Thoughtful Thursdays will be posts about what I’m thinking about (or things you’re thinking about!).
I’ve been staring at my Literacy Work Station organization charts and I think I need some new labels:
I like the labels I have because they are easy to read, but they are all different sizes and some are handmade and some aren’t! 🙂
How many of you have read Debbie Diller’s Literacy Work Station book?
My blogging friend Jennifer at Teaching with Grace is doing a summer book study about Debbie Diller’s book and I told her I would talk about my experiences with the management of the Work Stations.
This year, my kiddos rotated through one Work Station each day for about 20 minutes. Next year, they will be rotating through 2 Work Stations for 15 minutes each.
I did like one Work Station per day because I could use my activities for about a month before switching them out. That required a lot less work on my part, but I felt like the kids could have been doing more in that time. I also felt like if they had a little less time and a little more work, they would be a little more on task. 🙂
This year, they will go through 2 15 minute rotations and although it will probably require a little bit more work on my part, I think my kiddos will get so much more out of Work Stations.
I will probably create something similar to this pocket chart (you can get it at Really Good Stuff), but mine will look a little different because I have some different work stations.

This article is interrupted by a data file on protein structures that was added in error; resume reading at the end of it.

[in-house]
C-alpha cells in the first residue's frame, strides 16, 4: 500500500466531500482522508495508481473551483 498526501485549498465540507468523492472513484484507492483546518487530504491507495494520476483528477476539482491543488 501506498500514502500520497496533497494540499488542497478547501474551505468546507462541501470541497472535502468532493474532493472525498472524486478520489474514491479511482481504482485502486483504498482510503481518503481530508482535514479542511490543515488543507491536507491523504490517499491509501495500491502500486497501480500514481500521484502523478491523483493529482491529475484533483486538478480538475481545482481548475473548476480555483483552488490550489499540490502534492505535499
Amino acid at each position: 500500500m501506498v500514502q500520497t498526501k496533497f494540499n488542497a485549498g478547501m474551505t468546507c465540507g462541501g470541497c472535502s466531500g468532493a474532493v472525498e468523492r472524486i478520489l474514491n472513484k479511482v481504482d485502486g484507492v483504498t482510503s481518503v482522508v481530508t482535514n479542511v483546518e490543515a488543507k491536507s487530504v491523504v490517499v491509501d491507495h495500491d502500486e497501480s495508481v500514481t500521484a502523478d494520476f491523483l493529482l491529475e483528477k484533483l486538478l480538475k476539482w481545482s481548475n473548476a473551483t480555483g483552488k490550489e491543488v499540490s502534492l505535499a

Generally though, my Work Stations will rotate very similar to the ones in this chart. I usually keep the stations in the same place and rotate the children’s names through, and I think I can make that work with a chart like this.
I teach my children early on how to “read” the name of the Work Station and where to find the matching pictures in the classroom. I make the cards in the chart about the size of a 3×5 index card and the pictures around the room that label the Work Stations are 8 1/2 x 11 so they are easy to see.
When we first begin Work Stations, my assistant and I circulate around the room to make sure everyone understands what they should be doing. I start Work Stations when we have been in school for 3-4 weeks. Until then, we are usually learning other procedures, taking restroom breaks, or working on our getting to know you items.
Pretty soon, when I tell the children it is time for Literacy Work Stations, they jump right up and check the chart (see top of this post) and get right to their Work Stations.
If you scroll down a bit on my blog under “Categories”, you will see a link for all my posts about Literacy Work Stations and activities I’ve put in them in the past 5 years.
Let me know if you have any questions about Literacy Work Stations or the management of them.